The Lubicon Lake Nation of Cree in Alberta, Canada, is appealing a court order prohibiting the indigenous community from blockading gas operations on unceded territory. Calgary-based Penn West Petroleum won the order from an Alberta court last month, barring the blockade set up in December by Lubicon Cree protesters for a period of six months. "The judge denied [us] the opportunity to raise any of the constitutional issues and arguments for the Lubicon," said Garrett Tomlinson, Lubicon Lake Nation communications director. Lubicon Cree leadership argued that Canada has never entered into a treaty with them, which renders permits for oil and gas development on Lubicon land null and void.
Penn West is exploring for potential fracking operations between Haig and Sawn lakes, an area where the Lubicon Cree have long carried out traditional activities such as fishing and hunting. The 1899 Treaty 8 includes Lubicon territory, but was not signed by the Lubicon Cree. Canada's federal government transferred the lands in question to the provincial government in 1930, but Tomlinson protests that "you can't buy the house from the neighbors, so to speak. So in that case, all the 2,600 leases and oil and gas wells that have been drilled on the Lubicon territory have essentially been done illegally, in accordance with Canadian and international legal standards."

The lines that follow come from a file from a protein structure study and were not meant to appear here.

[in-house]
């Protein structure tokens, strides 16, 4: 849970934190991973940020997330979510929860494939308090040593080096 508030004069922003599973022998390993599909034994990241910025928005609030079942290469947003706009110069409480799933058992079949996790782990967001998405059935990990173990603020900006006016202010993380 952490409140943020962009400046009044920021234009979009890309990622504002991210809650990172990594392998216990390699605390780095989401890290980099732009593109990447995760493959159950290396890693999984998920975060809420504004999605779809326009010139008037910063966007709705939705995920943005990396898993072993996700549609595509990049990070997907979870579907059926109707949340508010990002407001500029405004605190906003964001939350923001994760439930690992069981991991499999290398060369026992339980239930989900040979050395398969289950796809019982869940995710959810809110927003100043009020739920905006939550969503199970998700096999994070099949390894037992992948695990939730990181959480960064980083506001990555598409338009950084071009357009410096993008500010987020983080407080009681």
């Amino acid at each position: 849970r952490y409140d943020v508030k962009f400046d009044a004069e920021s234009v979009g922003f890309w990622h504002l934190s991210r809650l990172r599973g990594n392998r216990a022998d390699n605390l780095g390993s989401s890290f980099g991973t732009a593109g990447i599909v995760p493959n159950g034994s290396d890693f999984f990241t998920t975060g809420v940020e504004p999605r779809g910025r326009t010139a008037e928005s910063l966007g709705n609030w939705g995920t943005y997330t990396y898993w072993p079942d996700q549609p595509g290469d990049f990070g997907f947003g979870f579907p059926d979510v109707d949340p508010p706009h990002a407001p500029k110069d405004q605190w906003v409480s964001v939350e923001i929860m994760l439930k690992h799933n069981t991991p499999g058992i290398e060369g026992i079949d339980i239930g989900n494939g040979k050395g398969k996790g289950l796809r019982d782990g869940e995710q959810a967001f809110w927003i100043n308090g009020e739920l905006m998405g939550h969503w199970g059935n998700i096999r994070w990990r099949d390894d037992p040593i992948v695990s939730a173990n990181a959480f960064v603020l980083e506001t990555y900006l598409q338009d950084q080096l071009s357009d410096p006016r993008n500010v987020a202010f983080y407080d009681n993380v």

In a 2009 report, UN Special Rapporteur Miloon Kothari called for a moratorium on all oil and extractive activities in the Lubicon territory until a negotiated settlement is reached. This followed an initial 1990 ruling by the UN Human Rights Committee that "Historical inequities…and certain more recent developments threaten the way of life and culture of the Lubicon Lake Band, and constitute a violation of article 27 [of the International Covenant on Civil and Political Rights] so long as they continue."
Negotiations between the Lubicon and the Canadian government broke off in 2003. Last summer, the Lubicon Lake Nation filed a $700 million lawsuit against both provincial and federal governments, due to the unwillingness of Canada to engage in good-faith negotiations. (ICTMN, Feb. 6; Rabble.ca, Jan. 29)